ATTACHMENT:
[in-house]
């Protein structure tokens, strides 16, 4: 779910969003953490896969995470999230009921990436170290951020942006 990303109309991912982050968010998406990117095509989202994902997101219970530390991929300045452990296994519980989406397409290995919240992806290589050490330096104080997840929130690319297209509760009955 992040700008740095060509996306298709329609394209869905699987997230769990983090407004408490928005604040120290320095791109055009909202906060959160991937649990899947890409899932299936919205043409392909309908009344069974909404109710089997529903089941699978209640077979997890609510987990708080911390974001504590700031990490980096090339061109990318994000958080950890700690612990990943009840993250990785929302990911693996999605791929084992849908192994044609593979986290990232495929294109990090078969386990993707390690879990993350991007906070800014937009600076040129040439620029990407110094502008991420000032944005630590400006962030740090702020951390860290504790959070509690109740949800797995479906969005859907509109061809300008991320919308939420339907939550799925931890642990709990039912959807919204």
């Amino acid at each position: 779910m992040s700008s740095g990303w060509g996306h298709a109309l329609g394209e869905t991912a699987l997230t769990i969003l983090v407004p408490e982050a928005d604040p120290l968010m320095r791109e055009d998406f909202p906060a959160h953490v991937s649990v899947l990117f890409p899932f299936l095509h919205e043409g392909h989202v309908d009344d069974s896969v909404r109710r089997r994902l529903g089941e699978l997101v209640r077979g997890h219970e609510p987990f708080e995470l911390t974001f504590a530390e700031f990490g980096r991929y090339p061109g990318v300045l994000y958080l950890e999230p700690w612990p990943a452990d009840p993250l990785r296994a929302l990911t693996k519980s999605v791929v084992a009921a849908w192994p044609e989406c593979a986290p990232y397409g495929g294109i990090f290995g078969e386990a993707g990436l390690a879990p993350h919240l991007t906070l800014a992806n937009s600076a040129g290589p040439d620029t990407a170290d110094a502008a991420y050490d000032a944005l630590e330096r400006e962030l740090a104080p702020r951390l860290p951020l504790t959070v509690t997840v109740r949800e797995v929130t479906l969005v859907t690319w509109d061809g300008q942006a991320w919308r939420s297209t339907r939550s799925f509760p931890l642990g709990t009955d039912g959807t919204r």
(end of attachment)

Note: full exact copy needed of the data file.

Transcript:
[in-house]
């Protein structure tokens, strides 16, 4: 779910969003953490896969995470999230009921990436170290951020942006 990303109309991912982050968010998406990117095509989202994902997101219970530390991929300045452990296994519980989406397409290995919240992806290589050490330096104080997840929130690319297209509760009955 992040700008740095060509996306298709329609394209869905699987997230769990983090407004408490928005604040120290320095791109055009909202906060959160991937649990899947890409899932299936919205043409392909309908009344069974909404109710089997529903089941699978209640077979997890609510987990708080911390974001504590700031990490980096090339061109990318994000958080950890700690612990990943009840993250990785929302990911693996999605791929084992849908192994044609593979986290990232495929294109990090078969386990993707390690879990993350991007906070800014937009600076040129040439620029990407110094502008991420000032944005630590400006962030740090702020951390860290504790959070509690109740949800797995479906969005859907509109061809300008991320919308939420339907939550799925931890642990709990039912959807919204």
């Amino acid at each position: 779910m992040s700008s740095g990303w060509g996306h298709a109309l329609g394209e869905t991912a699987l997230t769990i969003l983090v407004p408490e982050a928005d604040p120290l968010m320095r791109e055009d998406f909202p906060a959160h953490v991937s649990v899947l990117f890409p899932f299936l095509h919205e043409g392909h989202v309908d009344d069974s896969v909404r109710r089997r994902l529903g089941e699978l997101v209640r077979g997890h219970e609510p987990f708080e995470l911390t974001f504590a530390e700031f990490g980096r991929y090339p061109g990318v300045l994000y958080l950890e999230p700690w612990p990943a452990d009840p993250l990785r296994a929302l990911t693996k519980s999605v791929v084992a009921a849908w192994p044609e989406c593979a986290p990232y397409g495929g294109i990090f290995g078969e386990a993707g990436l390690a879990p993350h919240l991007t906070l800014a992806n937009s600076a040129g290589p040439d620029t990407a170290d110094a502008a991420y050490d000032a944005l630590e330096r400006e962030l740090a104080p702020r951390l860290p951020l504790t959070v509690t997840v109740r949800e797995v929130t479906l969005v859907t690319w509109d061809g300008q942006a991320w919308r939420s297209t339907r939550s799925f509760p931890l642990g709990t009955d039912g959807t919204r």